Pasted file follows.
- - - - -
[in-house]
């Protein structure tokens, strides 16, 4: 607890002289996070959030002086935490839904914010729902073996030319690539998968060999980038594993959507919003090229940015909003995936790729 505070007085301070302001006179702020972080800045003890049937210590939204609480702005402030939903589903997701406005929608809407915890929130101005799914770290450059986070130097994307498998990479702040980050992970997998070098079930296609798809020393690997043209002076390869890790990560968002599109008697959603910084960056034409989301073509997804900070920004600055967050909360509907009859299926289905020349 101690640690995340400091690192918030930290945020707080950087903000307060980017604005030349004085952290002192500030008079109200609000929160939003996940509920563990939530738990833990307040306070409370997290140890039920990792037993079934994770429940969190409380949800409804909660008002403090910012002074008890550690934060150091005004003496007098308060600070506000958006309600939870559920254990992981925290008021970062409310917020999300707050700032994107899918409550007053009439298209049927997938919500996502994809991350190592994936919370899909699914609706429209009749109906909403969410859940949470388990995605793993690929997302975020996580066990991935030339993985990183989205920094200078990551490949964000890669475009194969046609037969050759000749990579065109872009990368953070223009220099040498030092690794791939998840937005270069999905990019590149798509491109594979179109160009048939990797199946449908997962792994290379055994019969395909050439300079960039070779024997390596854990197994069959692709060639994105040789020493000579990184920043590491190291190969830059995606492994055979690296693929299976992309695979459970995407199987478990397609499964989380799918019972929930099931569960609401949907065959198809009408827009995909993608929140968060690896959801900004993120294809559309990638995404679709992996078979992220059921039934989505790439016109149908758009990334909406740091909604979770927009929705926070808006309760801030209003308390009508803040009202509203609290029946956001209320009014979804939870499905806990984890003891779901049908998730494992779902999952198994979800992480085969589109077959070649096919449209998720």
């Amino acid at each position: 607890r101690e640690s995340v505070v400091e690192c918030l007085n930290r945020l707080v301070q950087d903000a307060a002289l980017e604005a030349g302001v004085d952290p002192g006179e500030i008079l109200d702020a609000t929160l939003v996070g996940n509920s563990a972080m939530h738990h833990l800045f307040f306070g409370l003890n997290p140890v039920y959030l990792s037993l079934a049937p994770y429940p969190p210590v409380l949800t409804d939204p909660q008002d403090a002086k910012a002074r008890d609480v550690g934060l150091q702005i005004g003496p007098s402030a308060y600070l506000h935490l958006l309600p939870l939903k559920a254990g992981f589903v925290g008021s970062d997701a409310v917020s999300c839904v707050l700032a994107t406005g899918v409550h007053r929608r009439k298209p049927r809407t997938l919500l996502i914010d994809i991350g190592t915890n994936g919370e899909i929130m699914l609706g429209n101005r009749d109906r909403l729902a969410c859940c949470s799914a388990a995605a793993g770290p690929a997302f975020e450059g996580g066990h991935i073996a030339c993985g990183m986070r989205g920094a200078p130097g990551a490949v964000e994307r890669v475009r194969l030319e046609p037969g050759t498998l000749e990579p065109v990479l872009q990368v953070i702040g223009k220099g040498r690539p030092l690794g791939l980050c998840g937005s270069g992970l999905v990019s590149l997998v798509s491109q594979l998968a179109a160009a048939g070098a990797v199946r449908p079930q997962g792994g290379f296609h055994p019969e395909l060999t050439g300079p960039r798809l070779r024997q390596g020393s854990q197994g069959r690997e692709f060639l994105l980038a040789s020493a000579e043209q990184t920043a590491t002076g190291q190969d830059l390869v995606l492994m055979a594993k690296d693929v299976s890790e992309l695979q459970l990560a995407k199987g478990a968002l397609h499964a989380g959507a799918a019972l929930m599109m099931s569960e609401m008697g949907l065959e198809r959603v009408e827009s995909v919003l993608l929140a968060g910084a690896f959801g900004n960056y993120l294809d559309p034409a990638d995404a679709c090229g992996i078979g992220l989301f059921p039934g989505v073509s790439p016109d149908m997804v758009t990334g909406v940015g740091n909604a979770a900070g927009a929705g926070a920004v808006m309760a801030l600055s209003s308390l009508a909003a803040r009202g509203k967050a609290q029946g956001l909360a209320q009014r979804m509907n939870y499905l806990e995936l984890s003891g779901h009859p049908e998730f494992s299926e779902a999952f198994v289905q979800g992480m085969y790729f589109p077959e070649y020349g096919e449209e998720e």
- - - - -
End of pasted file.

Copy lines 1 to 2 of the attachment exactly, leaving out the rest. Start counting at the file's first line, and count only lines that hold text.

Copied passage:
[in-house]
């Protein structure tokens, strides 16, 4: 607890002289996070959030002086935490839904914010729902073996030319690539998968060999980038594993959507919003090229940015909003995936790729 505070007085301070302001006179702020972080800045003890049937210590939204609480702005402030939903589903997701406005929608809407915890929130101005799914770290450059986070130097994307498998990479702040980050992970997998070098079930296609798809020393690997043209002076390869890790990560968002599109008697959603910084960056034409989301073509997804900070920004600055967050909360509907009859299926289905020349 101690640690995340400091690192918030930290945020707080950087903000307060980017604005030349004085952290002192500030008079109200609000929160939003996940509920563990939530738990833990307040306070409370997290140890039920990792037993079934994770429940969190409380949800409804909660008002403090910012002074008890550690934060150091005004003496007098308060600070506000958006309600939870559920254990992981925290008021970062409310917020999300707050700032994107899918409550007053009439298209049927997938919500996502994809991350190592994936919370899909699914609706429209009749109906909403969410859940949470388990995605793993690929997302975020996580066990991935030339993985990183989205920094200078990551490949964000890669475009194969046609037969050759000749990579065109872009990368953070223009220099040498030092690794791939998840937005270069999905990019590149798509491109594979179109160009048939990797199946449908997962792994290379055994019969395909050439300079960039070779024997390596854990197994069959692709060639994105040789020493000579990184920043590491190291190969830059995606492994055979690296693929299976992309695979459970995407199987478990397609499964989380799918019972929930099931569960609401949907065959198809009408827009995909993608929140968060690896959801900004993120294809559309990638995404679709992996078979992220059921039934989505790439016109149908758009990334909406740091909604979770927009929705926070808006309760801030209003308390009508803040009202509203609290029946956001209320009014979804939870499905806990984890003891779901049908998730494992779902999952198994979800992480085969589109077959070649096919449209998720």